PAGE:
Professor Qingbo He and Professor Zhike Peng made breakthroughs in information-driven elastodynamics programming
Posted by:     Time:2021-12-20

Recently, Professor Qingbo He and Professor Zhike Peng from the State Key Laboratory of Mechanical Systems and Vibration published a research article titled "Stimuli-responsive metamaterials with information-driven elastodynamics programming" in the Matter of Cell Press Journals, which first proposed a concept of information-driven elastodynamics programming, and created a new way to perceive information through structural vibration. The first author of the paper is doctoral student Li Chong, and the corresponding authors are Professor Zhike Peng and Professor Qingbo He.



The biological stimuli-responsiveness is the ability to exhibit adaptive functional responses to external environmental stimuli, which is widespread in nature, such as the closure of mimosa leaves when touched, the snapping of Drosera capensis L., the opening-closing of pinecones and the twisting-untwisting of seedpods. This fascinating biological intelligence inspires a lot of researches on material-based functional systems, which has broad prospects in various fields including multifunctional sensing, flexible actuating, physiology monitoring and 4D printing. Currently, the stimuli-responsive materials are explored as building blocks to construct bioinspired material-based systems, which have important implications to release smart devices from complex hardware. Stimuli-responsive materials are capable of changing their physical or chemical properties (e.g., shape, color or hardness) in response to external stimuli. Traditional works are still limited programmable elastostatics property to achieve functional morphological changes. To date, it remains challenging to achieve the adaptive elastodynamics programming in design of stimuli-responsive metamaterial systems, which is very important for exploring material-based intelligent systems.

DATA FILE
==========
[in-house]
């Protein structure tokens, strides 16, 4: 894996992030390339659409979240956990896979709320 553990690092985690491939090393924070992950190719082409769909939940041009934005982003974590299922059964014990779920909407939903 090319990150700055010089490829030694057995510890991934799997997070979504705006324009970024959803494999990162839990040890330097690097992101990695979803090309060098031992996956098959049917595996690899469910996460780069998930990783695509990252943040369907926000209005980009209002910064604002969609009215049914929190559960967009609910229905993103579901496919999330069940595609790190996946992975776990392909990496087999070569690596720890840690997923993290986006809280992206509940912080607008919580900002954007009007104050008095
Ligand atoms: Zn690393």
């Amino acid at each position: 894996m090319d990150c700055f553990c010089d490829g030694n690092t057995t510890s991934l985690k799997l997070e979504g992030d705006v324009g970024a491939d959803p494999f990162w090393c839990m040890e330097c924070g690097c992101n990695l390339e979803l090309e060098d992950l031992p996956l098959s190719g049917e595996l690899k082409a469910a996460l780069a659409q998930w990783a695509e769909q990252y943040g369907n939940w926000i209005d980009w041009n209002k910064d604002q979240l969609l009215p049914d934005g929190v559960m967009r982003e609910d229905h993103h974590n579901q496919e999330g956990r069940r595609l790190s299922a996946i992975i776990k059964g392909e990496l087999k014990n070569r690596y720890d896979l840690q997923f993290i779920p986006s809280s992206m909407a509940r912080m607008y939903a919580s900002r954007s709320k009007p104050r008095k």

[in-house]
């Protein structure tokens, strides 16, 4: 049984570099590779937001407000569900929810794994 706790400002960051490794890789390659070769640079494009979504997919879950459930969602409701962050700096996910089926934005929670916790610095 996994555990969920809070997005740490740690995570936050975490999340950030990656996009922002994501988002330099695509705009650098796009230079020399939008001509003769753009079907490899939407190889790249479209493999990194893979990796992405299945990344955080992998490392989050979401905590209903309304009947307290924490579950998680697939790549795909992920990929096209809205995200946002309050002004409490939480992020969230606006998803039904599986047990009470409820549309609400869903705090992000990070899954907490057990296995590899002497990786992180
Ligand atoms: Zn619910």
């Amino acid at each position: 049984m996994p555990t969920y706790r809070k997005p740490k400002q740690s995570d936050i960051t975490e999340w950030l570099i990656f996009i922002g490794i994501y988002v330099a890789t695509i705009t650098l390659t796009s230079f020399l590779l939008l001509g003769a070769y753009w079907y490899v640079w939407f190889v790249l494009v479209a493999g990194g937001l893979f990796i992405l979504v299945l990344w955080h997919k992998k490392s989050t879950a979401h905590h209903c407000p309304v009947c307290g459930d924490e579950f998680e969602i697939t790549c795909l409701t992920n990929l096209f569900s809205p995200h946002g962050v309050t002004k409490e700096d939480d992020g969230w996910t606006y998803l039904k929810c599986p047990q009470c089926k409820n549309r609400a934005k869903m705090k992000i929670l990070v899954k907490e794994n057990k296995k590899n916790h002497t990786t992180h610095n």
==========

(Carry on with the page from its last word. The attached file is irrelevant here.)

Stimuli-responsive metamaterials with information-driven elastodynamics programming


To address this challenge, this work proposes a stimuli-responsive elastic metamaterial with information-driven elastodynamics programming as a potential solution. The concept of information-driven elastodynamics programming in metamaterials is to program the stimulation information into the elastodynamics properties of stimuli-responsive metamaterials. The proposed metamaterials consist of shape-morphing resonators whose local resonance state changes from disorder to order upon elusive stimuli by mimicking the autonomous closure of Mimosa pudica leaves. Researchers design the metamaterial cells by developing the adaptive disorder-order resonance transition mechanism. Imitating the mimosa growth, researchers further configure nine-size supercells as the nodes to build a metamaterial network. Upon external stimuli, the state transition of local resonance is programmed into the global dynamical response of the network adaptively, and the information-driven elastodynamics programming is thus realized.


This article demonstrates that the designed metamaterial network exhibits a mechanical implementation of read-write operations, leading to a bionic proprioception of stimulation information with potential applications in information interaction, perceptual coding and physical encryption. The rationally designed metamaterials achieve the information-driven elastodynamics programming that has not been attainable in conventional stimuli-responsive material systems, thus opening new opportunities for material-based smart systems. This work may have a broad impact in design of various devices with material-based proprioception for sensing, computation and communication.


This work was supported by the National Natural Science Foundation of China (Grant No: 11872244 and 12121002) and the National Program for Support of Top-Notch Young Professionals. In recent years, Professor Qingbo He has carried out cutting-edge research on endowing intelligence to structures in the field of dynamic monitoring and fault diagnosis of mechanical equipments, and has achieved innovative results in elastic wave coding perception technology.


Paper Link:


Source: Institute of Vibration, Shock & Noise


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